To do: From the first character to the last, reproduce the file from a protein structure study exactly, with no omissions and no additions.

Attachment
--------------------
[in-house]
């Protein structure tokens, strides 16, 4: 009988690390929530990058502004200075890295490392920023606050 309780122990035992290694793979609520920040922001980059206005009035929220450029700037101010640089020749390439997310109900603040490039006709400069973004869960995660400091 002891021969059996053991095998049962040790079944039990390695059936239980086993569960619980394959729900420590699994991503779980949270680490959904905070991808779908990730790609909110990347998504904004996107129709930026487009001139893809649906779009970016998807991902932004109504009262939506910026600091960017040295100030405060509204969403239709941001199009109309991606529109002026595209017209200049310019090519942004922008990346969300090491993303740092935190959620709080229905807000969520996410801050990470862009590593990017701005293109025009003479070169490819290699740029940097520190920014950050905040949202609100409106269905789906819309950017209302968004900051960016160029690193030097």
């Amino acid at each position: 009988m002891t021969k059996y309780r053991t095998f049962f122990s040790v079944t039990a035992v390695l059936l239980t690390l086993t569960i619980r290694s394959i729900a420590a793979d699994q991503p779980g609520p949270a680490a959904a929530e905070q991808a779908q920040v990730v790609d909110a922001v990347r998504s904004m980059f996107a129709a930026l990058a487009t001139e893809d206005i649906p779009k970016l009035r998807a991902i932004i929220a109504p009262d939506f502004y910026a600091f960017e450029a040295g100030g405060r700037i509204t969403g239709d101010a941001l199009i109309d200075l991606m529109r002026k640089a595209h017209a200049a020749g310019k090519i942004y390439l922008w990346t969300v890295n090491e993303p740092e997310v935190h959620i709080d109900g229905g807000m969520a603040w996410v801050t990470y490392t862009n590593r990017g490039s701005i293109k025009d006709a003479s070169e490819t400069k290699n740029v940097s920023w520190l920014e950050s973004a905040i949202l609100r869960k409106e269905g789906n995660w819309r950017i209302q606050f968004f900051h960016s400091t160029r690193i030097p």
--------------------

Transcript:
[in-house]
């Protein structure tokens, strides 16, 4: 009988690390929530990058502004200075890295490392920023606050 309780122990035992290694793979609520920040922001980059206005009035929220450029700037101010640089020749390439997310109900603040490039006709400069973004869960995660400091 002891021969059996053991095998049962040790079944039990390695059936239980086993569960619980394959729900420590699994991503779980949270680490959904905070991808779908990730790609909110990347998504904004996107129709930026487009001139893809649906779009970016998807991902932004109504009262939506910026600091960017040295100030405060509204969403239709941001199009109309991606529109002026595209017209200049310019090519942004922008990346969300090491993303740092935190959620709080229905807000969520996410801050990470862009590593990017701005293109025009003479070169490819290699740029940097520190920014950050905040949202609100409106269905789906819309950017209302968004900051960016160029690193030097």
């Amino acid at each position: 009988m002891t021969k059996y309780r053991t095998f049962f122990s040790v079944t039990a035992v390695l059936l239980t690390l086993t569960i619980r290694s394959i729900a420590a793979d699994q991503p779980g609520p949270a680490a959904a929530e905070q991808a779908q920040v990730v790609d909110a922001v990347r998504s904004m980059f996107a129709a930026l990058a487009t001139e893809d206005i649906p779009k970016l009035r998807a991902i932004i929220a109504p009262d939506f502004y910026a600091f960017e450029a040295g100030g405060r700037i509204t969403g239709d101010a941001l199009i109309d200075l991606m529109r002026k640089a595209h017209a200049a020749g310019k090519i942004y390439l922008w990346t969300v890295n090491e993303p740092e997310v935190h959620i709080d109900g229905g807000m969520a603040w996410v801050t990470y490392t862009n590593r990017g490039s701005i293109k025009d006709a003479s070169e490819t400069k290699n740029v940097s920023w520190l920014e950050s973004a905040i949202l609100r869960k409106e269905g789906n995660w819309r950017i209302q606050f968004f900051h960016s400091t160029r690193i030097p």